Who knows, but what I do know is that because of the downgrading of its importance by the Premier League, I now hate watching England matches. It is probably not even the case, but it feels to me like the players are doing everyone a favour for showing up and playing whilst morons throw glasses and chant anti-EU songs from the stands, then whinge like babies when they get a baton across the skull or a Russian boot in the bollocks.
In many ways England internationals have become every I hate about the game now. Robotic players, frightened stiff of demonstrating the natural flair of their youth as the venom of obese, jingoistic morons rains down on them. The game against Iceland last summer was the pinnacle of everything I have come to despise about the game. A cocktail of total embarrassment on and off the pitch, it was actually a relief when England were dumped out of the tournament.
Don’t get me wrong, the odd aberration apart, England have always been pretty useless but you just knew that players like Bryan Robson, Terry Butcher, Stuart Pearce and latterly, Paul Gascoigne and Gary Lineker cared as much as you did. Again, it might just be me but I can’t help but wonder if David Beckham and Wayne Rooney were the last breed of players where representing your country was a proud moment rather than a hindrance.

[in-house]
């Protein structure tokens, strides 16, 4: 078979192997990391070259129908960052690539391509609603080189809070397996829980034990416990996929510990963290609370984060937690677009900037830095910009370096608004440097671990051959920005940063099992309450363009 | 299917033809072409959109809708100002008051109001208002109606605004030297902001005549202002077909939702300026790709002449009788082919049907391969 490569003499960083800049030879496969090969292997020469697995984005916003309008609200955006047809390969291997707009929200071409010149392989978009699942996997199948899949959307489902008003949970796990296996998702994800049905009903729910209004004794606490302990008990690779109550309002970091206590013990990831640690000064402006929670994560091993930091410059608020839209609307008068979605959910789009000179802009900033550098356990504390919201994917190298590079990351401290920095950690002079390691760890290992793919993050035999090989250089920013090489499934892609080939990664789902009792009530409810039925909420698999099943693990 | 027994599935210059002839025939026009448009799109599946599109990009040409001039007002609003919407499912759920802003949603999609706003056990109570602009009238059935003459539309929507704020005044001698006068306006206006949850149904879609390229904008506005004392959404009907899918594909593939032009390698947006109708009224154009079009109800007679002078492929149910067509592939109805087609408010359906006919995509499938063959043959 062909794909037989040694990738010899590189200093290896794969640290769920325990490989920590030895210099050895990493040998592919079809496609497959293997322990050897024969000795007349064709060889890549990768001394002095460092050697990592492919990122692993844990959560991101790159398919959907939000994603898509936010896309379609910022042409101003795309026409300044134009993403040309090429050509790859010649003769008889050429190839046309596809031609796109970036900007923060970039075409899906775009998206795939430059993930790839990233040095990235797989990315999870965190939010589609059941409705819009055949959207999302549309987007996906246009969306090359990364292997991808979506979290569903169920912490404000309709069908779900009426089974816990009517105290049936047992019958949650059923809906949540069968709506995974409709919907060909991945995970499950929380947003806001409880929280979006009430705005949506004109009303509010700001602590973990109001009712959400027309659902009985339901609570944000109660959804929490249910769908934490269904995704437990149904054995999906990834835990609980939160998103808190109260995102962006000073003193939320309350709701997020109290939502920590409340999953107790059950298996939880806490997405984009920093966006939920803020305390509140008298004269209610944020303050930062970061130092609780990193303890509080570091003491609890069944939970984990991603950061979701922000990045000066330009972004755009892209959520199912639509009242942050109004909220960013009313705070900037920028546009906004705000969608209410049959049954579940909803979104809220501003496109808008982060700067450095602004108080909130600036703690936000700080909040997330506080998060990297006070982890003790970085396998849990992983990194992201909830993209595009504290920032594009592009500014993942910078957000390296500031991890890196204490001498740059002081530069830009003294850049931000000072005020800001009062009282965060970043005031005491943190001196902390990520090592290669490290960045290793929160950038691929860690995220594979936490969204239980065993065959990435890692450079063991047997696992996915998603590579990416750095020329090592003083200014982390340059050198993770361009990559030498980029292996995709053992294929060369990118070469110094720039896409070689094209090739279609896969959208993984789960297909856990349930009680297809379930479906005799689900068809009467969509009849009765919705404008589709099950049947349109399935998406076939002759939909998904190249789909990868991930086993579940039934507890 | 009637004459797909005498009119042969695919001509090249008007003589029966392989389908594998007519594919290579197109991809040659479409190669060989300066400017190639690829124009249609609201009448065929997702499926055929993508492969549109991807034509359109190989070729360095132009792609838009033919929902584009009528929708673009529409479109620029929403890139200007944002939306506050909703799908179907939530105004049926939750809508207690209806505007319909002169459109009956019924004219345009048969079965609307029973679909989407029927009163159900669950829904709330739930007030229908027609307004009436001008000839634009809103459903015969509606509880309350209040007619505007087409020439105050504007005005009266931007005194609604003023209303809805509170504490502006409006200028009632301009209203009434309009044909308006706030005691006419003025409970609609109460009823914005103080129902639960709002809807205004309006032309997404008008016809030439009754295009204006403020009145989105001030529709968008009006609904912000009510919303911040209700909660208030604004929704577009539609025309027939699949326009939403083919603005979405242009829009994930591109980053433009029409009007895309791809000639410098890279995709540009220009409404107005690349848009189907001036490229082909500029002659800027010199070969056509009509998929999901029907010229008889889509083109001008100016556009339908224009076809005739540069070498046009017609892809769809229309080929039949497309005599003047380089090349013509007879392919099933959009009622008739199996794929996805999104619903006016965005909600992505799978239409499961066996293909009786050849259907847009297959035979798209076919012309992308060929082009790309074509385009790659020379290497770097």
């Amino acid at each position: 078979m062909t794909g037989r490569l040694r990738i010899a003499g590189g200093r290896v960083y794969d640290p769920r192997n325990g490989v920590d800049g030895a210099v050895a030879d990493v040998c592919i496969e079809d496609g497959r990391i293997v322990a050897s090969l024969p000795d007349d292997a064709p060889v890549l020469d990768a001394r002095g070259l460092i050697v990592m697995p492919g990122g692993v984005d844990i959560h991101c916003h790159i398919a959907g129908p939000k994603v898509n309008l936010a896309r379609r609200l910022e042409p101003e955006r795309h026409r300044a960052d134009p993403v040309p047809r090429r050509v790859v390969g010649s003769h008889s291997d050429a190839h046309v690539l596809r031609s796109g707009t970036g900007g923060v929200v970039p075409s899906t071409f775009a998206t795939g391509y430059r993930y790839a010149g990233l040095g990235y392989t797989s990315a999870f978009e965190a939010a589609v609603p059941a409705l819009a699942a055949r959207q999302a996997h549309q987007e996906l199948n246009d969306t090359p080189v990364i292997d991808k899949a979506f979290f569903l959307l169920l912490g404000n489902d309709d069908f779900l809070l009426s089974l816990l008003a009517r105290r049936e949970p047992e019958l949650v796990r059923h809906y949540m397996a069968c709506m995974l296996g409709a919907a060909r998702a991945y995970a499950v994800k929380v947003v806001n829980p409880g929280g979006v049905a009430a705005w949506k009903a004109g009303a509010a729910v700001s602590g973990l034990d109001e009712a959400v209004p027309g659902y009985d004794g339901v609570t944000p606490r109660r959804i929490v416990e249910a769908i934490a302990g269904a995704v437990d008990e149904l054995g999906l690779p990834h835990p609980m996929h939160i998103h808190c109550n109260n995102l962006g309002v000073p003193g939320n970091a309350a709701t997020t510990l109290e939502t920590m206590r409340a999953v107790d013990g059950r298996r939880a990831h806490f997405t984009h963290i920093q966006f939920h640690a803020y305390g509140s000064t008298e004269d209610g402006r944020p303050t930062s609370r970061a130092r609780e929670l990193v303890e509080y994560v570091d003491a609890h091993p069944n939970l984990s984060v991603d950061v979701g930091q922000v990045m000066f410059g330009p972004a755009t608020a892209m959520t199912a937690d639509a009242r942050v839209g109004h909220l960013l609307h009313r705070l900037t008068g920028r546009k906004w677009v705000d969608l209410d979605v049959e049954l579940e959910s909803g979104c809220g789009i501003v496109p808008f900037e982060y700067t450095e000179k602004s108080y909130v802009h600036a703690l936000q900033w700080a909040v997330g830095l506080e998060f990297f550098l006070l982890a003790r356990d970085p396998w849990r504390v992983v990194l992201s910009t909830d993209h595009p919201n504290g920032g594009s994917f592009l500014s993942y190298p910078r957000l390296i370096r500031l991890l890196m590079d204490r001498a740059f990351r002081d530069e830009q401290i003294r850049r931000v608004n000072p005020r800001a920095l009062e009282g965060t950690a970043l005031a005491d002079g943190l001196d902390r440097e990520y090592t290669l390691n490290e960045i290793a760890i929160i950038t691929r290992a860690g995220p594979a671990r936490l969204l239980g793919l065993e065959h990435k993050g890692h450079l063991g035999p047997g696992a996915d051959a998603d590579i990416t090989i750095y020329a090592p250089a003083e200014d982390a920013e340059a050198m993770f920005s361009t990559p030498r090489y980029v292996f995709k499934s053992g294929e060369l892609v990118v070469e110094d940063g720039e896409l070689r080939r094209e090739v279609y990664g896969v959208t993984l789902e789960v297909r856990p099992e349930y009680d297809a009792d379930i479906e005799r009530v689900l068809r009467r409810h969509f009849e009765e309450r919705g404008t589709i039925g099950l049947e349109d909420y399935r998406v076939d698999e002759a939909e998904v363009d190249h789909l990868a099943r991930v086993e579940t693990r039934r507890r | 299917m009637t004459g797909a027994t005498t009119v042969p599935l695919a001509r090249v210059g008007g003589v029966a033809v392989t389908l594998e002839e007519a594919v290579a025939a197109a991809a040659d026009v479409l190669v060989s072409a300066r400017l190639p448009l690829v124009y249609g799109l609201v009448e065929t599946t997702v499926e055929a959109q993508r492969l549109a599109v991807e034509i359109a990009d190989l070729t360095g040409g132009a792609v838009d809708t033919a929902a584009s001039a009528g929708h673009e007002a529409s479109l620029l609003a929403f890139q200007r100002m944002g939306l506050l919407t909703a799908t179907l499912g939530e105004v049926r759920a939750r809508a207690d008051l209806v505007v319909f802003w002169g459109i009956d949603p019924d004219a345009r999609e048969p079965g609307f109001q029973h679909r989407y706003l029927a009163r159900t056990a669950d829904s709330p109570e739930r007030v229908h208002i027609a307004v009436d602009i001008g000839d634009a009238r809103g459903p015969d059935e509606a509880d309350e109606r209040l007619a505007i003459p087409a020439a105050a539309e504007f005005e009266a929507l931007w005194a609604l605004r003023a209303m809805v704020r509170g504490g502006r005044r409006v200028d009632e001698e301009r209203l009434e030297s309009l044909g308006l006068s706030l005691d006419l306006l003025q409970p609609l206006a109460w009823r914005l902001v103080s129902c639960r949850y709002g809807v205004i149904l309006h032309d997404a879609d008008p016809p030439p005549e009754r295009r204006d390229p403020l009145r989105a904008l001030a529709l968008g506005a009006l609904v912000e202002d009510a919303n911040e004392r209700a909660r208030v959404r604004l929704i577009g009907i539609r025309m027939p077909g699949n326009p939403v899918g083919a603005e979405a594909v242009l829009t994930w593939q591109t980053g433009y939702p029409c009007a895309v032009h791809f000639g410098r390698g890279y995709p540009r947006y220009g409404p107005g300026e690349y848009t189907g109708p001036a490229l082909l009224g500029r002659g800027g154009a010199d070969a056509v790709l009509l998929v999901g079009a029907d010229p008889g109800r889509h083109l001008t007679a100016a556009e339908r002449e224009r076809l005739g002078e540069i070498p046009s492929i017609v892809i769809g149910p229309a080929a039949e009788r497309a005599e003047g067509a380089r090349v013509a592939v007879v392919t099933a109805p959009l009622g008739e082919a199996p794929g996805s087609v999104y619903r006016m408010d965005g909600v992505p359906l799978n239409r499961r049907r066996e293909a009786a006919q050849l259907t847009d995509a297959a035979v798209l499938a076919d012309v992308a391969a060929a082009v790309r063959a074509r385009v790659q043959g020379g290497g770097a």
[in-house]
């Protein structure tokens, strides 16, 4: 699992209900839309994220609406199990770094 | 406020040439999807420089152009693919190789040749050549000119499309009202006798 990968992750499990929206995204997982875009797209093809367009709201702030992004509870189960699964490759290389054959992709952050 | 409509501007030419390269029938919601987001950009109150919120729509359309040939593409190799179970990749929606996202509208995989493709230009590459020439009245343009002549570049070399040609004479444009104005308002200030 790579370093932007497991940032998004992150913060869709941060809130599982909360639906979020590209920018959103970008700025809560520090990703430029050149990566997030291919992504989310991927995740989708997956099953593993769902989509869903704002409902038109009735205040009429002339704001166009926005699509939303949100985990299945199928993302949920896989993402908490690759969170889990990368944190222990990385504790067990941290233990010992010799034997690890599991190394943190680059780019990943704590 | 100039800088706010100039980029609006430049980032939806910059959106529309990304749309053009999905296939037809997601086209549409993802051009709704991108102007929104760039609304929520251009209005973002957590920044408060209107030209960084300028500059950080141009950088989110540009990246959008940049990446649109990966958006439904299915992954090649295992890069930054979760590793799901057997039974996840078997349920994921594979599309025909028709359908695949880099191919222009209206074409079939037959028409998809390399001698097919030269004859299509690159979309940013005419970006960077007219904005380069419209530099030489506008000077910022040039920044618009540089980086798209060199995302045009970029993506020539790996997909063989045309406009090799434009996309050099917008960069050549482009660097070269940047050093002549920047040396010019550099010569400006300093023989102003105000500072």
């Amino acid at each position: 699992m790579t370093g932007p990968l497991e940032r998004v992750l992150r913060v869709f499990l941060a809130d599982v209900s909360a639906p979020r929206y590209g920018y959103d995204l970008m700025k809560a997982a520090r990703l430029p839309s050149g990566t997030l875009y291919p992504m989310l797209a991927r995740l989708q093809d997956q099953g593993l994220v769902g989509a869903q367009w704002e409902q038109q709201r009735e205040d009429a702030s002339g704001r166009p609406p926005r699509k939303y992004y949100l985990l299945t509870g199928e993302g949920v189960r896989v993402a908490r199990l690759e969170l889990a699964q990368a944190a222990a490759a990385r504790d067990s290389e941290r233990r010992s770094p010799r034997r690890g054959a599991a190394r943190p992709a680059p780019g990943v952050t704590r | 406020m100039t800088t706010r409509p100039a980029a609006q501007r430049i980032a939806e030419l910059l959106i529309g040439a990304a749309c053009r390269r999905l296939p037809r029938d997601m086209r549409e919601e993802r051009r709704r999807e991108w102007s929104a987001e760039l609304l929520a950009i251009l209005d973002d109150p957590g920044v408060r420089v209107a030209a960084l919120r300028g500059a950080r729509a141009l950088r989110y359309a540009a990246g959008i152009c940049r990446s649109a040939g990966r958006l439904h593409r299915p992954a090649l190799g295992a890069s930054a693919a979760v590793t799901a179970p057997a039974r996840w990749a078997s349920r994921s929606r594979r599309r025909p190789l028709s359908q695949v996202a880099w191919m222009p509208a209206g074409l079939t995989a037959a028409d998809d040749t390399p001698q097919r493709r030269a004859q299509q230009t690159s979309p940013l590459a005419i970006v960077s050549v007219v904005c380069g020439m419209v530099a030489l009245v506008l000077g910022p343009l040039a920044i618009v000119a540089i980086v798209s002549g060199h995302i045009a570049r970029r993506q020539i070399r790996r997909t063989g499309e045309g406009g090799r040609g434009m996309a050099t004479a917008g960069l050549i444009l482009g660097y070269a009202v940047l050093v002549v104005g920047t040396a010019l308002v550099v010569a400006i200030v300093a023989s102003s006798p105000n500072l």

The only reason England keep qualifying for tournaments is because of a self-fulfilling prophecy where their ranking stays high when they win easy qualifying groups, thus allowing them to gain enough ranking points to get another easy group in the next tournament. If they ever fall out of this cycle and end up in groups featuring Germany, Spain or France, it will be a long time before they qualify for anything again.
Maybe that’s what needs to happen?
So with Motson going, it is a reminder that there was a time when I loved football. Now I am not sure if I even like it that much.
Retire well old boy!
“Hold on to your cups and glasses…you can smash them now, David Beckham has scored!” – England v Argentina, Japan World Cup, 2002.